Editor’s note: The opinions expressed in this commentary are the author’s alone.
Kansas City cannot continue to grow as a tech hub without first establishing a vibrant — and diverse — local STEM talent pipeline.
As a community, we’ve put the wheels in motion. For example, about half of metro school districts now offer the nationally renowned Project Lead the Way STEM curriculum and growth in programs like FIRST Robotics has skyrocketed.
Yet we have much to do, and in this case, “much to do” centers on diversity. A couple of weeks ago I shared the stage at the STEM Institute with Intel’s Anne Marie McSwiggan to talk about the impact diversity — or lack thereof — has on STEM jobs and the tech talent pipeline. Sporting purple hair and a heavy Scottish accent, she said “Diversity is about inclusion, a common purpose and to be understood.”
That’s what diversity is, but why does it matter when it comes to increasing the STEM workforce? From a commonsense standpoint, if you need more people in a field, it doesn’t make sense to recruit them from an already-saturated pool. 84 percent of STEM jobs in the U.S. are currently filled by white or Asian males, who make up roughly 38 percent of the population. Why not reach the other 62 percent to fill the gap in STEM jobs?
More importantly, we need diversity in STEM if we expect the fields to thrive. In my experience, when working to solving a common problem, the more diverse the team, the more robust the solution.
If we want to attract and retain the best and the brightest for the Kansas City tech workforce, we must include the underrepresented, taking time to understand why they’re underrepresented and discovering how we can align for a common purpose.
Five places to start increasing STEM diversity:
1. Expand the Girls in Tech KC movement.
Kansas City is on the right track when it comes to including women in tech. For two years running, Kansas City has ranked as the second-best city for women in tech in both pay equity and the makeup of the workforce, according to Smart Asset. Yet women still hold only 33.6 percent of tech jobs here, leaving plenty of room for growth.
Last year, KC STEM Alliance and key partners including Cerner, the Women’s Foundation and the SkillBuilders Fund, launched the Girls in Tech KC movement to address this gap, but it needs help with introductions, awareness and mentors.
2. Keep young women engaged in STEM all the way through high school.
Students’ interest in pursuing STEM careers peaks in middle school, but falls off by high school. We must find ways to keep them engaged. As a tech community, we can start by working with local companies to offer real-world learning experiences, encouraging more women role models, and creating more all-girl learning opportunities in schools.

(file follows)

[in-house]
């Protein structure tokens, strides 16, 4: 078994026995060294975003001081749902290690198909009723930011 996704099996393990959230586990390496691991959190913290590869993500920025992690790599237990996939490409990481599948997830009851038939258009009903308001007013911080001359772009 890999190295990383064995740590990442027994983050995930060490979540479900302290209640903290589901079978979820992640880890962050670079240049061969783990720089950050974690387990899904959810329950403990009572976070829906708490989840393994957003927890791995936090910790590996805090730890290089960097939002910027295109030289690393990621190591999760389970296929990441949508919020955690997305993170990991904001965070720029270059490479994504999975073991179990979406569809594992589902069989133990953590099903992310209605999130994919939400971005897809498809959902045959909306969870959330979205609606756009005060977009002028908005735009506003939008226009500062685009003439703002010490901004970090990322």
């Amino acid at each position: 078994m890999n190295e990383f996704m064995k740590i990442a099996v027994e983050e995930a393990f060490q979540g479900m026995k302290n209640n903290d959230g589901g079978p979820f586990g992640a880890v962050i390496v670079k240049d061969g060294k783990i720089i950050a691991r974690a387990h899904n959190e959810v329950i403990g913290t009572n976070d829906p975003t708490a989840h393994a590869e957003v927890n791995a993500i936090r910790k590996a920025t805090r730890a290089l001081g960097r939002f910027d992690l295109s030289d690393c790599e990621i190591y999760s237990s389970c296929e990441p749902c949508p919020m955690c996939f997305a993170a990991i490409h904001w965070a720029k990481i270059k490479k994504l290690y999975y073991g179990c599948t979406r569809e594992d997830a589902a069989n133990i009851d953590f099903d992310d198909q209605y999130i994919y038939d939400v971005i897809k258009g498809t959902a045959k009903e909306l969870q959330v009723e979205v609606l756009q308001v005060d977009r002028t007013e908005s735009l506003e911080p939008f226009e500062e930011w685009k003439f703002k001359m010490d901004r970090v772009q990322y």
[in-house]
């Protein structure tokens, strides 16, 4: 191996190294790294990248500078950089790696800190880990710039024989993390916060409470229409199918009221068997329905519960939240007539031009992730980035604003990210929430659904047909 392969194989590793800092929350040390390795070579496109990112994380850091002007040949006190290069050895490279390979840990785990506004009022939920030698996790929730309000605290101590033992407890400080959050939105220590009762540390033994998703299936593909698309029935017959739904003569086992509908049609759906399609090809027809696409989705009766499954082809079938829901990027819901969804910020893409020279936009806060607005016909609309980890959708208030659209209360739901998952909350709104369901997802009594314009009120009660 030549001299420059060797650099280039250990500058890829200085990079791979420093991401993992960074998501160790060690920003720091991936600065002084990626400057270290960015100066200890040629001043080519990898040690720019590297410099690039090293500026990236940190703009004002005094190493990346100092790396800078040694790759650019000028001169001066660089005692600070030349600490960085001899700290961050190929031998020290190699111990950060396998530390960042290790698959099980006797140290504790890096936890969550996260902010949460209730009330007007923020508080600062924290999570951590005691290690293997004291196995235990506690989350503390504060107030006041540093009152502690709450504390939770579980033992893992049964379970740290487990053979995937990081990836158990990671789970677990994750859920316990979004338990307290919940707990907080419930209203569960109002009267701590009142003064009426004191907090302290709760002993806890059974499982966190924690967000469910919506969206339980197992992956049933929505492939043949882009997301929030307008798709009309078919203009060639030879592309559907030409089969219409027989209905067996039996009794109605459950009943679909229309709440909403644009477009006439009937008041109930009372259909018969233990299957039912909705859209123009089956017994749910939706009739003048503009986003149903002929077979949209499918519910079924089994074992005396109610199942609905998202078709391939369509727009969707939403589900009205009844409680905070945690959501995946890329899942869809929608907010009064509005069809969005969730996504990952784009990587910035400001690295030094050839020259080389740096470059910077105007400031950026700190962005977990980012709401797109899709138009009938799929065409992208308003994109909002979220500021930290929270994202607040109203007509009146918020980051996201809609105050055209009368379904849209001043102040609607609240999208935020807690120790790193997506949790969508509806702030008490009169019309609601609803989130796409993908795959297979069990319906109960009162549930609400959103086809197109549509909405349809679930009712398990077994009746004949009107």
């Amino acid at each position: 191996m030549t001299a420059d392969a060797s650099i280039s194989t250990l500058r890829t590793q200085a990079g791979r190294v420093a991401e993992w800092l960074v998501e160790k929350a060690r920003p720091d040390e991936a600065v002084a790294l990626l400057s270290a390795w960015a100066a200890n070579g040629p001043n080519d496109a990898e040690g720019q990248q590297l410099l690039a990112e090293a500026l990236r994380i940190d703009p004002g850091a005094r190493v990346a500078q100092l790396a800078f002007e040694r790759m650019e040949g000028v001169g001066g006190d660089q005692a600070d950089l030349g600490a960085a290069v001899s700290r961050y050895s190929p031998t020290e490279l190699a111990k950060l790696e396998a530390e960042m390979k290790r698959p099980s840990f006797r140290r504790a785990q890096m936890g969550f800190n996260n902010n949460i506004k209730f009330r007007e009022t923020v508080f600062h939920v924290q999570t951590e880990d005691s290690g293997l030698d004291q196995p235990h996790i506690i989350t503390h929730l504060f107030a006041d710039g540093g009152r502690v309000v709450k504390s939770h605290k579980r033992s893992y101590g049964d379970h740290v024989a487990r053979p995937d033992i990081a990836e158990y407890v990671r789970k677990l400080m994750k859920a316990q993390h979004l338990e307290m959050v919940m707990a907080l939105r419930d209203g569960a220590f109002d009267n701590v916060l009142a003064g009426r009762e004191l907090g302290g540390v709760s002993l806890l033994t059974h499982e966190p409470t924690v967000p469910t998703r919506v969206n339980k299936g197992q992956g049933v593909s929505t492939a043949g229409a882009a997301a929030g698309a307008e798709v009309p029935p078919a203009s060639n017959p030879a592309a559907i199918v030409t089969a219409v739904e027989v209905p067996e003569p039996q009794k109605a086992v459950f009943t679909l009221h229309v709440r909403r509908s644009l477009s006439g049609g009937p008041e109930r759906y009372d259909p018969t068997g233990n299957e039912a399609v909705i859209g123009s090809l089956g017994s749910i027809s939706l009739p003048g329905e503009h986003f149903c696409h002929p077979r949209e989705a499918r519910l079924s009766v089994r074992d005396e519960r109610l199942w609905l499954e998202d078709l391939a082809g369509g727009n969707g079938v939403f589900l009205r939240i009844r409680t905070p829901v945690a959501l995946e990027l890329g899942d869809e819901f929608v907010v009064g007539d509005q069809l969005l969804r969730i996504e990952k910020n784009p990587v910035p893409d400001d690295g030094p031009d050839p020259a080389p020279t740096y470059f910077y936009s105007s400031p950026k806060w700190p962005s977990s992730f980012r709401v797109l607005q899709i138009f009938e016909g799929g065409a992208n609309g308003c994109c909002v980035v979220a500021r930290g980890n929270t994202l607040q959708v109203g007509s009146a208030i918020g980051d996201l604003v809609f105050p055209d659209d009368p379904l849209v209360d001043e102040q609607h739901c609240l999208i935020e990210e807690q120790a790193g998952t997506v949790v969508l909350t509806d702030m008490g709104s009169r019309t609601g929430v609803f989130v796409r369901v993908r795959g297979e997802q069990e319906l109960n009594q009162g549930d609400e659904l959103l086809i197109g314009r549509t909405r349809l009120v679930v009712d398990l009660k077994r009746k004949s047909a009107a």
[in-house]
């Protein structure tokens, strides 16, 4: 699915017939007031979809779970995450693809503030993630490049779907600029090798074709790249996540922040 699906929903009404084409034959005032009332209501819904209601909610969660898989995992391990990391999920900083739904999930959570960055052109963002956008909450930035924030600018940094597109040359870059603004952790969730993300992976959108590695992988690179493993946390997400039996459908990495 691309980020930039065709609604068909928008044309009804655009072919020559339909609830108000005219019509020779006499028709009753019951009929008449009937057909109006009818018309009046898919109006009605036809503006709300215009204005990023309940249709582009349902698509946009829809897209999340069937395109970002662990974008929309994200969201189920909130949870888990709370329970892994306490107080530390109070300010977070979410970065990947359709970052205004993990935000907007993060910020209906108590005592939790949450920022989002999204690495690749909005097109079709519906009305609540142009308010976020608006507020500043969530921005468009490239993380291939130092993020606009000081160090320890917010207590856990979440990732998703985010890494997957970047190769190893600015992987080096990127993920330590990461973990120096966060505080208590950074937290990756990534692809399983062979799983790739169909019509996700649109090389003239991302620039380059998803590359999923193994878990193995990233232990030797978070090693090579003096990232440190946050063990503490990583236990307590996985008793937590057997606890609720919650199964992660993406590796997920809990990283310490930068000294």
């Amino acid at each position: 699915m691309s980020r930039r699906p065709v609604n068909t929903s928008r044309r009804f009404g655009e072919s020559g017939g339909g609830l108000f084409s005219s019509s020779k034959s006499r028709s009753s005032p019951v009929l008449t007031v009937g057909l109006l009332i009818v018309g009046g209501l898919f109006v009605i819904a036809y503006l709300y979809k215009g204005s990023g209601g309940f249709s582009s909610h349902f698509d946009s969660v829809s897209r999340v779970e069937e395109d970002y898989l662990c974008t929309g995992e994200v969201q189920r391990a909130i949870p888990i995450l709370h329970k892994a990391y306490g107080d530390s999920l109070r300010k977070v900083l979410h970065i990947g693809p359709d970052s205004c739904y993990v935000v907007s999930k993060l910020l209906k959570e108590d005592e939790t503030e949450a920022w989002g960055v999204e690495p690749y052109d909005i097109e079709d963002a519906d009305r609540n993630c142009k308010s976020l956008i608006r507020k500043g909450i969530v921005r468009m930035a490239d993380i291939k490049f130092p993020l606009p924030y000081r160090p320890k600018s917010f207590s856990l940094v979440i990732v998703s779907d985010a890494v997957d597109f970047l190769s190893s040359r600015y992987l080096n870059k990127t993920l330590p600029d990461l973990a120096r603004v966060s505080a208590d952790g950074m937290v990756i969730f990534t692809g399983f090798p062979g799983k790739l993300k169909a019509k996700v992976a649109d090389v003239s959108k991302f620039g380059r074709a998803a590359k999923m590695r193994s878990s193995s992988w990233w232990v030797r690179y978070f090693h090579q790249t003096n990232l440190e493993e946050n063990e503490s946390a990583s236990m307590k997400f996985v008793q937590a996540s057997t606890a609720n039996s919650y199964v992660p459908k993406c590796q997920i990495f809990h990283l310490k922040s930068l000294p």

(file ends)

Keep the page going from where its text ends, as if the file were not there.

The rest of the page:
3. Push for every student in Kansas City to have the opportunity to learn computer science from engaging, qualified teachers at school.
Despite a groundswell of support from many sectors, according to Code.org three-quarters of U.S. schools do not offer meaningful computer science courses. We must push not only for schools to be required to offer computer science classes, but also for the resources needed to implement this effectively.
One piece of good news is Project Lead the Way’s recent agreement with the College Board. This partnership allows students who complete PLTW computer science courses to be eligible to take the associated AP Computer Science exams for credit, which will encourage more students to take advantage of the offering. As students complete high school, Kansas City initiatives like Tech Hire KC and LaunchCode can extend learning and provide apprenticeships.
4. Create a STEM Learning Ecosystem for Kansas City.
Children spend about 80 percent of their time out of school, so looking for ways young people can learn about and engage with technology outside of school is important. Kansas City is one of 27 communities working to build a STEM Learning Ecosystem — a strong community network that knits together schools, out-of-school programs, museums, science centers, higher-ed institutions, community-based groups, businesses and STEM organizations.
Getting experience in multiple settings can help young people see themselves as successful at STEM at an early age, giving them the confidence to move forward. The Kansas City initiative, ecosySTEM KC, is underway now.
5. Create a mentor network for women and minorities in tech.
We know there are key windows when talented people drop out of the tech pipeline. One of those vulnerable periods — especially for women and minorities — is the first five years on the job. KC STEM Alliance is embarking on a new initiative (now in the design phase) that will focus on coaching and connecting mentors with students and early career professionals.
Martha McCabe serves as the director of the KC STEM Alliance, where she uses her passion for collaboration to develop relationships with preK-12 schools, post-secondary institutions, STEM organizations and industry.